Publishers are trying the Netflix model. It’s so clear now that people prefer to consume film and television series in watching binges, and there’s always been such a vocal subset of the book-buying market that waits to buy a series until the last volume is published, that we’re going to see some experiments with releasing sequels six, or even three, months apart, rather than the traditionally preferred year.

I wonder what acquiring editors will be advising newbie authors to do now. Back in the late Cretaceous Period, when I had just finished my first novel, all the editors at writing conferences and fan conventions were unanimous: don’t bother working on the second volume of your series until the first volume sells. The rationale then was that editors could fix problems in the first novel, and then they’d stay fixed for the whole series, because all the sequels would be undertaken under editorial guidance, whereas if the author was already on volume five and there were problems that threaded through the whole series, it would be much harder to fix. Also, in the editors’ experience, authors were harder to work with when they were several volumes’ worth of committed to something the editors felt to be a flaw in the work.

Some will say that self-publishing is the solution to this problem, and that no writer of series should ever have been deterred. Although there’s a case to be made for that view, a good editor can help a writer find the best, truest version of a book — a version that’s a revision pass or two beyond where the writer stopped when s/he thought it was ready to submit for publication.

The first two short stories I sold taught me this lesson the hard way. John O’Neill put me through three strenuous rounds of deep structural revision on “The War of the Wheat-Berry Year,” which was above and beyond the call of duty for him. There was no guarantee until the third try was in that he would buy the story at all. His every suggestion made the story stronger, and the process laid the groundwork for a cordial working relationship that continues at Black Gate¬†some eight years later. The second short story I sold, “New Jersey’s Top Ghost Tours Reviewed and Rated,” was accepted exactly as I submitted it at what was then one of the top short fiction markets in the genre. I felt thrilled, vindicated, endorsed, all of that. When the story went up on the website, I discovered a couple of jarring sentence-level infelicities that had escaped me, ones that I think would stand out for most readers. Every time I think about that story, I flinch about those two sentences, and I wish there had been a step in the process in which both the editor and I could have looked the story over one last time for improvements. Which editor would I rather work with now?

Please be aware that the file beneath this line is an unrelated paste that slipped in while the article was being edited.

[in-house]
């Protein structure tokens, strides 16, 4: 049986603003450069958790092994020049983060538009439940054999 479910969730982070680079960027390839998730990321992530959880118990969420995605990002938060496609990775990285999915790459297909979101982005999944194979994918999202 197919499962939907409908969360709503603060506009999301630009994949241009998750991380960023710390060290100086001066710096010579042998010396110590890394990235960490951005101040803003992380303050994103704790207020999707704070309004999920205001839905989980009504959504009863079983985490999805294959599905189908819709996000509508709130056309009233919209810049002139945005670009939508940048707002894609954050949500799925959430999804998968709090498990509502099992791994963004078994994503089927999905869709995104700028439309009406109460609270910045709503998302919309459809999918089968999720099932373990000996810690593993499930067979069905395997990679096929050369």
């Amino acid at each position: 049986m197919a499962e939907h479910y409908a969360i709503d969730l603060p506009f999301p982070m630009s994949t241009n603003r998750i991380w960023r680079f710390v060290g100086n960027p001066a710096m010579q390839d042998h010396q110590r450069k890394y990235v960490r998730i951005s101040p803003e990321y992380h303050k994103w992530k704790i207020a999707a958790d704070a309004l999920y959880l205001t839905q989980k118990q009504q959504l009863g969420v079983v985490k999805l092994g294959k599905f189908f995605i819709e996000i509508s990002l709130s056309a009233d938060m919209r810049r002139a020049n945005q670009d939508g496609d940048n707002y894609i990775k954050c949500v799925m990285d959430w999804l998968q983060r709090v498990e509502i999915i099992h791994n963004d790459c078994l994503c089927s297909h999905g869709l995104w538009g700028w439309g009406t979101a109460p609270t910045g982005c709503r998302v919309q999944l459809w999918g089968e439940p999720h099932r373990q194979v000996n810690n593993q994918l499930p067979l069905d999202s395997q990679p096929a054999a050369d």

And which kind of editor would I rather have as a partner in preparing a novel for the big time?¬†Easy choice. I’d pick the collegial perfectionist over the laissez-faire congratulator any day.

Would it help my Big Book now if I could admit that the second volume in the series is 75% complete in working draft?

Does this new development in the publishing business clinch the question of whether to polish the Big Book at its current length or to split it into two shorter volumes? In the market of eight years ago, it would have meant automatic rejection to submit a first volume with an admission that one sequel was done and the next one nearly so. Now, that could be an advantage.

Or — hell, why not? — I could look at the four-act and five-act structures of Big Book I and Big Book II as places to split each of them into novellas. That would put me at four volumes finished, ready for release at three month intervals, while I knocked out revisions to the five acts of Book II one at a time. Easy peasy. Except that nothing’s that easy, and the Big Book never gets that lucky. And, despite the fact that I’ve had a surprisingly easily time selling novellas, it doesn’t seem possible that the big publishing houses will embrace novella-length series installments.

I wish there were someone I could ask whose answer I could trust implicitly. Ain’t no such person. We’re all stumbling in the dark together into the future of books.


Sarah Avery

October 2016

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